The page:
After Many Tuneups, A Historic Overhaul

Frank Stronach, chairman and founder of Magna International.
Frank Stronach, chairman and founder of Magna International. (Bloomberg News)
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By Steven Mufson
Washington Post Staff Writer
Sunday, May 31, 2009

In the space of five head-spinning months, the economic downturn and a few strong-willed financial officials in the Obama administration have done what legions of car executives, consultants and policymakers had failed to do in three decades: overhaul the U.S. car industry.

This weekend marks a major turning point for two U.S. giants -- General Motors and Chrysler -- with the federal government, having already replaced their top executives, now set to take majority share positions in both companies. Chrysler, seeking to emerge from a quick trip through bankruptcy, will learn Monday whether a judge will bless a shotgun cross-national marriage that would wed the company with Fiat technology, models and management.

On the same day, GM is expected to file for the bankruptcy protection it long swore it would avoid, with its reorganization already well underway. On Friday, the company relinquished control of Opel, its German-based European arm since 1929, to a large but little-known Canadian auto-parts maker with global ambitions, German government loans and Russian bridge financing. The far-flung parts maker, Magna International, might better reflect the industry's future than GM, which will soon be shorn of other established but money-losing brands, too. Magna agreed to limit job cuts in Germany and, at the Treasury Department's request, keep Opel out of the U.S. market.

If all that were not enough, the Obama administration this month unveiled new fuel-efficiency standards that will change the engines, and perhaps the shapes of vehicles across the industry, challenging long-established American tastes for cars with size and power and stretching the limits of automotive and battery technology.

"It's certainly an inflection point. This is an historic transformation," said David McCurdy, president of the Alliance of Automobile Manufacturers who helped negotiate the new fuel standards. "We'll look back in a number of years and realize it was a significant point of change."

In the new upside-down world of automobiles, the U.S. government will be the majority shareholder of both GM and Chrysler, giving rise to gibes that GM now stands for Government Motors.

"What is the role of the board of directors in this case?" said Maryann N. Keller, an independent auto analyst and author of a history of GM. "To operate in the economic best interests of this company? Or to operate it based on government policy, which may be in conflict with the profit motive? We've never had an entity like this, and we're all going to watch it unfold."

What's good for the country might not be good for GM. Some difficult decisions could include whether to outsource manufacturing to countries such as China, South Korea or Canada where costs might be cheaper. GM has said it would buy components for electric car batteries from a South Korean company, though many U.S. firms are vying for that business.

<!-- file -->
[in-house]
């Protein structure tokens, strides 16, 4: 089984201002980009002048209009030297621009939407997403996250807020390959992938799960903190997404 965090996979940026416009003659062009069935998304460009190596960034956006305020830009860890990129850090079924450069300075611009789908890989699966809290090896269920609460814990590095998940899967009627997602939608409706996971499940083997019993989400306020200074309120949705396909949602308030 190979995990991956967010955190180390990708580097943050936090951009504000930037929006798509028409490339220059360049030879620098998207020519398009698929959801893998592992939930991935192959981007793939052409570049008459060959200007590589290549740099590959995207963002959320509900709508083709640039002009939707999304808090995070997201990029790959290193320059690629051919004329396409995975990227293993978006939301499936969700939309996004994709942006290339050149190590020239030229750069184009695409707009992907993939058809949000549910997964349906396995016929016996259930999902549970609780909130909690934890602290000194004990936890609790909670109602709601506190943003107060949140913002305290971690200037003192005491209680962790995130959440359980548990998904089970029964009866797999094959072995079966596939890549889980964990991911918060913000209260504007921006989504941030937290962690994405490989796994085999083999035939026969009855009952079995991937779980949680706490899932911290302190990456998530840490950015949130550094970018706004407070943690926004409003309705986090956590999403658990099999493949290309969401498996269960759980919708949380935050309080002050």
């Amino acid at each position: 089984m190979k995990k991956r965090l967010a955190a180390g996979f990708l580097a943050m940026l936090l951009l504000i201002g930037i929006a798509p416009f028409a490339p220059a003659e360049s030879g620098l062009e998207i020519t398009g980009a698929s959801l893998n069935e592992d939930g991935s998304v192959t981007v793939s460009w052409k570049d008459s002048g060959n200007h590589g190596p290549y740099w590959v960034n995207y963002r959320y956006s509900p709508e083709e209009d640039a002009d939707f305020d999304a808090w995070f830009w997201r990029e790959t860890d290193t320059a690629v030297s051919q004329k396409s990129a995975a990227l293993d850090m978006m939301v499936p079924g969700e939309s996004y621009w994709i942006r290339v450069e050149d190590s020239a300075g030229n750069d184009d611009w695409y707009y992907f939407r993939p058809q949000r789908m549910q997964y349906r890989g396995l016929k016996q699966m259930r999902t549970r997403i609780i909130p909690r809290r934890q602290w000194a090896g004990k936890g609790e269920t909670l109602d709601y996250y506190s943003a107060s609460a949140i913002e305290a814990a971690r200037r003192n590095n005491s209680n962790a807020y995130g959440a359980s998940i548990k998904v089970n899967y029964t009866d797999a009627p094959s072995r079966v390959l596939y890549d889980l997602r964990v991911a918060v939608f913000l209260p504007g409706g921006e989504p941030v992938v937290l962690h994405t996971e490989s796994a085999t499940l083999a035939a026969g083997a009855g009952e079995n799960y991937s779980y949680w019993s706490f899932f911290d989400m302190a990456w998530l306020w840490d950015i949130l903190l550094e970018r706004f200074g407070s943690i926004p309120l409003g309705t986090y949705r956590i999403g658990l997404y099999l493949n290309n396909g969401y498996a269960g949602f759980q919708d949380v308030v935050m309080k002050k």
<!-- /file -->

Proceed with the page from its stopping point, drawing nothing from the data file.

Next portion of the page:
President Obama has also urged car manufacturers to make fuel-efficient vehicles, but if oil prices stay low, demand for such vehicles could be weak. Last year, U.S. small-car sales held steady at 2.5 million, increasing market share to 19 percent as sales of big cars fell. "Small cars are a bit of a challenge for any carmaker in the U.S.," said Itay Michaeli, an auto analyst at Citigroup. "They are entry-level cars and don't command much premium. So it is difficult to make much money selling small cars without substantial volume and market share."

On Friday, GM said it would build a new small car, about the same size as the Chevrolet Aveo, which is manufactured in South Korea by GM Daewoo, a joint venture. United Auto Workers President Ron Gettelfinger said in a PBS interview that he had pressed GM and the administration to drop plans to make small cars in China for the U.S. market.

The track record is mixed when it comes to government intervention to save and revive big auto companies. British Leyland burned through $16.5 billion of British taxpayer money before going out of business. The French government had somewhat more success as a major shareholder in Renault, which has partnered with Nissan. South Korea's government also intervened to bolster Kia when it was ailing.

The winners in the new world of autos could be a Chinese car company like Geely or India's Tata Motors, which are building on strong domestic markets and looking to expand abroad. Or it could be the Canadian auto-parts maker, Magna International, which next week will take over Opel. Whereas some of the traditional auto companies have seen top executives evolve from founders to creative managers to caretakers (and perhaps undertakers), many of these companies are run by innovators and empire builders in countries with markets expanding much more rapidly than the mature U.S. market.

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